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Buyer of Last Resort

You may have read that the U.S. Federal Reserve Board, which has unlimited financial resources, is now buying ETFs. It’s possible that the Fed’s $4.75 trillion in assets is larger than your retirement portfolio, so it seems fair to ask: does it make sense for a government agency to be buying investments alongside retail investors?

The simple explanation for what Fed executives are calling a “stimulus measure” is that they—probably like you—are afraid that the global pandemic is going to cause a wave of bankruptcies. If you’re holding an ETF that invests in corporate bonds, and you’re worried that some of those companies will close their doors, who would you sell to? Other investors who are also trying to sell out of their bond positions?

The easy way to think of this new government initiative is that the Fed has become the buyer of last resort in a corner of the investment markets that might be in danger of going into a free-fall. The Fed noted that a record $108 billion flowed out of bond mutual funds and ETFs in a single week in March, which raises the specter of people trying to liquidate at any price, cratering bond prices at a fragile time in the economy. These concerns may have been amplified recently, when a popular iShares bond fund closed the trading day about 5% lower than the stated value of its holdings, meaning that anybody who tried to sell would receive only 95% of what the underlying bonds were supposed to be worth. The central bank decided to step in and serve as a powerful market stabilizer—a buyer of last resort.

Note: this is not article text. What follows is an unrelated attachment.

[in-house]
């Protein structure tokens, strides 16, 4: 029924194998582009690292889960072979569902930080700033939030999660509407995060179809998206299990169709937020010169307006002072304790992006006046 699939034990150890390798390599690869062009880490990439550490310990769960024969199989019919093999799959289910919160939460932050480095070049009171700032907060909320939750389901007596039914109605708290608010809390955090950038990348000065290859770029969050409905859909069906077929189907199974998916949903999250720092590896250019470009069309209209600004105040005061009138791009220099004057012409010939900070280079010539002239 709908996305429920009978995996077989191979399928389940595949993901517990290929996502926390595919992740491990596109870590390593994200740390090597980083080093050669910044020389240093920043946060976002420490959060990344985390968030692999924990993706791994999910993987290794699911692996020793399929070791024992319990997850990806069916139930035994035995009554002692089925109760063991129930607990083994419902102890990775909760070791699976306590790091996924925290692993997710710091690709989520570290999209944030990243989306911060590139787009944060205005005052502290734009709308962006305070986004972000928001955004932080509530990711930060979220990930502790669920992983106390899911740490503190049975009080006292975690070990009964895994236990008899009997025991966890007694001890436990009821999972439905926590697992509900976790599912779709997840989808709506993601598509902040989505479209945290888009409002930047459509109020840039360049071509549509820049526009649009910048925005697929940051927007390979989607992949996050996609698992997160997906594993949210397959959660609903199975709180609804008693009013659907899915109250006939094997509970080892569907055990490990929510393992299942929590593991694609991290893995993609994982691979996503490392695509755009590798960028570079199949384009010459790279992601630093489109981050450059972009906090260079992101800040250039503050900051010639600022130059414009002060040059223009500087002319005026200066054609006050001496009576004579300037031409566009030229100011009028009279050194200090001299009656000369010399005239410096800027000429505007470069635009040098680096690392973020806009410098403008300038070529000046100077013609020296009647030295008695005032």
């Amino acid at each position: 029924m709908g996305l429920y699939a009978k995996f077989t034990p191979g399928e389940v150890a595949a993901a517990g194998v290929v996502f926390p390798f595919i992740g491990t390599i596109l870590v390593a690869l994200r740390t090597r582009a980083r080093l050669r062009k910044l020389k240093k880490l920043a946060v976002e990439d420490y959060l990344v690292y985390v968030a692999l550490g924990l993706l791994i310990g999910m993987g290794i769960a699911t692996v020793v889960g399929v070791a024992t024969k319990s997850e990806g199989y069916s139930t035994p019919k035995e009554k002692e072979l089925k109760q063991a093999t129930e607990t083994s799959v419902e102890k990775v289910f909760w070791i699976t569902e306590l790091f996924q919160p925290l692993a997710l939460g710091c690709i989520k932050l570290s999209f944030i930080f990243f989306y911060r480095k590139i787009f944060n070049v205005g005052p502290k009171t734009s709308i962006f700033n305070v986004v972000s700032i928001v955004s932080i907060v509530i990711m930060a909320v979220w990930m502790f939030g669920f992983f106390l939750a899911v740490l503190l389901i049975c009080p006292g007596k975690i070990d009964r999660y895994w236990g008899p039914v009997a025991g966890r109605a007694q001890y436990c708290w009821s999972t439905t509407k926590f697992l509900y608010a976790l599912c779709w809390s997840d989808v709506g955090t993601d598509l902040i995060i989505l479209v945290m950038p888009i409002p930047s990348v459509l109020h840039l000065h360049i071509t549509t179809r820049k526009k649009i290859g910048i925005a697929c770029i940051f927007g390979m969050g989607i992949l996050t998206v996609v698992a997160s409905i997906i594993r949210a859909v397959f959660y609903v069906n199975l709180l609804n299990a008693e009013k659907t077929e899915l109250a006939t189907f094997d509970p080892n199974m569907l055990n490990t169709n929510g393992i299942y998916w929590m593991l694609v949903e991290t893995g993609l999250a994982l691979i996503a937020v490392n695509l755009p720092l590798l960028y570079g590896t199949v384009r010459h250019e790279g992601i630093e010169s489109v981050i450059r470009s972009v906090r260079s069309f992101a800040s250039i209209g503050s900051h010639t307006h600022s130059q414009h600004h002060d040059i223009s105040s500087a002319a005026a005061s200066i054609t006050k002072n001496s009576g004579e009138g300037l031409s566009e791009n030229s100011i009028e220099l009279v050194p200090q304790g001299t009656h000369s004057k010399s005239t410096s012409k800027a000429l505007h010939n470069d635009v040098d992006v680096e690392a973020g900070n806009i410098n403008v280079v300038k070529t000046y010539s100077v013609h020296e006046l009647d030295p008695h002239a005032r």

This might make you wonder what else our central bank is doing to stabilize the markets and the economy. The current list includes $600 billion in loans for “main street” corporations with less than $5 billion in annual revenue, plus another $500 billion to buy municipal bonds directly from states and cities that might otherwise be in financial difficulties. There is a program to buy bonds used to finance office towers, shopping malls and other commercial properties, and the Fed is now buying asset-backed bonds that allow auto companies to give low-rate credit to new car buyers. Another $750 billion is being provided to companies whose credit ratings have been downgraded to “junk” status (BB or lower by Standard & Poors standards), billions more have been made available to central banks in Asia, South America, Europe, Canada and New Zealand to stabilize international currency trading, and billions more worth of 90-day loans have been made to Wall Street dealers. All this, of course, is on top of a cut in benchmark rates loaned to banks, down to essentially zero.

How long will the Fed need to continue these extraordinary efforts to keep the economy alive? Unfortunately, nobody knows.

Please Note: This article is used with permission from a newsletter to which KFG subscribes. It is for our clients only and may not be republished.

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